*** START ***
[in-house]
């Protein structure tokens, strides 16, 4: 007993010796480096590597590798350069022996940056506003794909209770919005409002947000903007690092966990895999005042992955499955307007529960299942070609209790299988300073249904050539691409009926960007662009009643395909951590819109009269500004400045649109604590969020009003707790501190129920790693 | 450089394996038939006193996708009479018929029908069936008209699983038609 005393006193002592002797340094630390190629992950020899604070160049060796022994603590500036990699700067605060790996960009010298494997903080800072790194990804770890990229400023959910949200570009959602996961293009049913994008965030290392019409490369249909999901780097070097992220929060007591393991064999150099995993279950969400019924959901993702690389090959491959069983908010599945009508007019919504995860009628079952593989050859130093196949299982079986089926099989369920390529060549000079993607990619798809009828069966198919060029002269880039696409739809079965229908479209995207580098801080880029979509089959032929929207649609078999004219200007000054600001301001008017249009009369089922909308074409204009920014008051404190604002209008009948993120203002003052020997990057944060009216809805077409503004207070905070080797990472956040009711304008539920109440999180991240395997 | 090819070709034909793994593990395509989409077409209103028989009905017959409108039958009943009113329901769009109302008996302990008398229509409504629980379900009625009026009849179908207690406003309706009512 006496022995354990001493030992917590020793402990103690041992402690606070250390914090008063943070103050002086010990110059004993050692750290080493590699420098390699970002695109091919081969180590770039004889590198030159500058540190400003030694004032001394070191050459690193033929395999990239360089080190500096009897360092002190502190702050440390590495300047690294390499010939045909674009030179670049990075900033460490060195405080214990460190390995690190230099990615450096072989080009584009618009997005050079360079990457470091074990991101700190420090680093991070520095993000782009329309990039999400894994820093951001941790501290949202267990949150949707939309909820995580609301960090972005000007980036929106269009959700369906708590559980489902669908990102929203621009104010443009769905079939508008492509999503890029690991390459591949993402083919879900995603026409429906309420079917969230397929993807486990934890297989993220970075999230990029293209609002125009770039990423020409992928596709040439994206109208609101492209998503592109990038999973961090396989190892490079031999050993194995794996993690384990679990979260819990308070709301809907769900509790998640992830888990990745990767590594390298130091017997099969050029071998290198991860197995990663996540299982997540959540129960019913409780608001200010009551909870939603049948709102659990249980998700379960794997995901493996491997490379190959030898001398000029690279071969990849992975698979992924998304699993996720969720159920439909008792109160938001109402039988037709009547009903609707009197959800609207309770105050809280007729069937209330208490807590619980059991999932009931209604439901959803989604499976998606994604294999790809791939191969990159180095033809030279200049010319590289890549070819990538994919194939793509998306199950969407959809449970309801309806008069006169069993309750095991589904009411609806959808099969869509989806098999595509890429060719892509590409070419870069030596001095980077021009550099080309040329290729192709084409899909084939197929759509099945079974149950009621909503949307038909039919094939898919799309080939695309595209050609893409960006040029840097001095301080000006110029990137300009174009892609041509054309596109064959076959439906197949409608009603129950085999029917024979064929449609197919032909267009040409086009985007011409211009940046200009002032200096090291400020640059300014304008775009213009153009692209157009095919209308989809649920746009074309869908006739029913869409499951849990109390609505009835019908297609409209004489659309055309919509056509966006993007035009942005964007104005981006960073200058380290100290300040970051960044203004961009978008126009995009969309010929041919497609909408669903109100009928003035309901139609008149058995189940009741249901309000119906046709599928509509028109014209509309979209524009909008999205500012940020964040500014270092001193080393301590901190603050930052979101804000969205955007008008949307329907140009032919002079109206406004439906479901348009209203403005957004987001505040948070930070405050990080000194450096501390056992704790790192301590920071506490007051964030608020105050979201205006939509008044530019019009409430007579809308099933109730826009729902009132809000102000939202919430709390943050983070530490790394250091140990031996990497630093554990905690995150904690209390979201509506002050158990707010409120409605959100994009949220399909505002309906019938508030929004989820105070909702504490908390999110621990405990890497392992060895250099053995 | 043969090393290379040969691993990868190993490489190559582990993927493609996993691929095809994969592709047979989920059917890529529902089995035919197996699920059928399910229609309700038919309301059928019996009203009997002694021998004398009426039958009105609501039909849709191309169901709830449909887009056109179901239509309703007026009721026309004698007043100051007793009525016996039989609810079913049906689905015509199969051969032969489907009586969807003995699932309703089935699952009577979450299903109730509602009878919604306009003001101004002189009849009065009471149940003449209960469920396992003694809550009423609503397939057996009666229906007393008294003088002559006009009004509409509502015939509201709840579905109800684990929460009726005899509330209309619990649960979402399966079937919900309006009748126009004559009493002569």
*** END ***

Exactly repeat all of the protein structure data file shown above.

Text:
[in-house]
């Protein structure tokens, strides 16, 4: 007993010796480096590597590798350069022996940056506003794909209770919005409002947000903007690092966990895999005042992955499955307007529960299942070609209790299988300073249904050539691409009926960007662009009643395909951590819109009269500004400045649109604590969020009003707790501190129920790693 | 450089394996038939006193996708009479018929029908069936008209699983038609 005393006193002592002797340094630390190629992950020899604070160049060796022994603590500036990699700067605060790996960009010298494997903080800072790194990804770890990229400023959910949200570009959602996961293009049913994008965030290392019409490369249909999901780097070097992220929060007591393991064999150099995993279950969400019924959901993702690389090959491959069983908010599945009508007019919504995860009628079952593989050859130093196949299982079986089926099989369920390529060549000079993607990619798809009828069966198919060029002269880039696409739809079965229908479209995207580098801080880029979509089959032929929207649609078999004219200007000054600001301001008017249009009369089922909308074409204009920014008051404190604002209008009948993120203002003052020997990057944060009216809805077409503004207070905070080797990472956040009711304008539920109440999180991240395997 | 090819070709034909793994593990395509989409077409209103028989009905017959409108039958009943009113329901769009109302008996302990008398229509409504629980379900009625009026009849179908207690406003309706009512 006496022995354990001493030992917590020793402990103690041992402690606070250390914090008063943070103050002086010990110059004993050692750290080493590699420098390699970002695109091919081969180590770039004889590198030159500058540190400003030694004032001394070191050459690193033929395999990239360089080190500096009897360092002190502190702050440390590495300047690294390499010939045909674009030179670049990075900033460490060195405080214990460190390995690190230099990615450096072989080009584009618009997005050079360079990457470091074990991101700190420090680093991070520095993000782009329309990039999400894994820093951001941790501290949202267990949150949707939309909820995580609301960090972005000007980036929106269009959700369906708590559980489902669908990102929203621009104010443009769905079939508008492509999503890029690991390459591949993402083919879900995603026409429906309420079917969230397929993807486990934890297989993220970075999230990029293209609002125009770039990423020409992928596709040439994206109208609101492209998503592109990038999973961090396989190892490079031999050993194995794996993690384990679990979260819990308070709301809907769900509790998640992830888990990745990767590594390298130091017997099969050029071998290198991860197995990663996540299982997540959540129960019913409780608001200010009551909870939603049948709102659990249980998700379960794997995901493996491997490379190959030898001398000029690279071969990849992975698979992924998304699993996720969720159920439909008792109160938001109402039988037709009547009903609707009197959800609207309770105050809280007729069937209330208490807590619980059991999932009931209604439901959803989604499976998606994604294999790809791939191969990159180095033809030279200049010319590289890549070819990538994919194939793509998306199950969407959809449970309801309806008069006169069993309750095991589904009411609806959808099969869509989806098999595509890429060719892509590409070419870069030596001095980077021009550099080309040329290729192709084409899909084939197929759509099945079974149950009621909503949307038909039919094939898919799309080939695309595209050609893409960006040029840097001095301080000006110029990137300009174009892609041509054309596109064959076959439906197949409608009603129950085999029917024979064929449609197919032909267009040409086009985007011409211009940046200009002032200096090291400020640059300014304008775009213009153009692209157009095919209308989809649920746009074309869908006739029913869409499951849990109390609505009835019908297609409209004489659309055309919509056509966006993007035009942005964007104005981006960073200058380290100290300040970051960044203004961009978008126009995009969309010929041919497609909408669903109100009928003035309901139609008149058995189940009741249901309000119906046709599928509509028109014209509309979209524009909008999205500012940020964040500014270092001193080393301590901190603050930052979101804000969205955007008008949307329907140009032919002079109206406004439906479901348009209203403005957004987001505040948070930070405050990080000194450096501390056992704790790192301590920071506490007051964030608020105050979201205006939509008044530019019009409430007579809308099933109730826009729902009132809000102000939202919430709390943050983070530490790394250091140990031996990497630093554990905690995150904690209390979201509506002050158990707010409120409605959100994009949220399909505002309906019938508030929004989820105070909702504490908390999110621990405990890497392992060895250099053995 | 043969090393290379040969691993990868190993490489190559582990993927493609996993691929095809994969592709047979989920059917890529529902089995035919197996699920059928399910229609309700038919309301059928019996009203009997002694021998004398009426039958009105609501039909849709191309169901709830449909887009056109179901239509309703007026009721026309004698007043100051007793009525016996039989609810079913049906689905015509199969051969032969489907009586969807003995699932309703089935699952009577979450299903109730509602009878919604306009003001101004002189009849009065009471149940003449209960469920396992003694809550009423609503397939057996009666229906007393008294003088002559006009009004509409509502015939509201709840579905109800684990929460009726005899509330209309619990649960979402399966079937919900309006009748126009004559009493002569």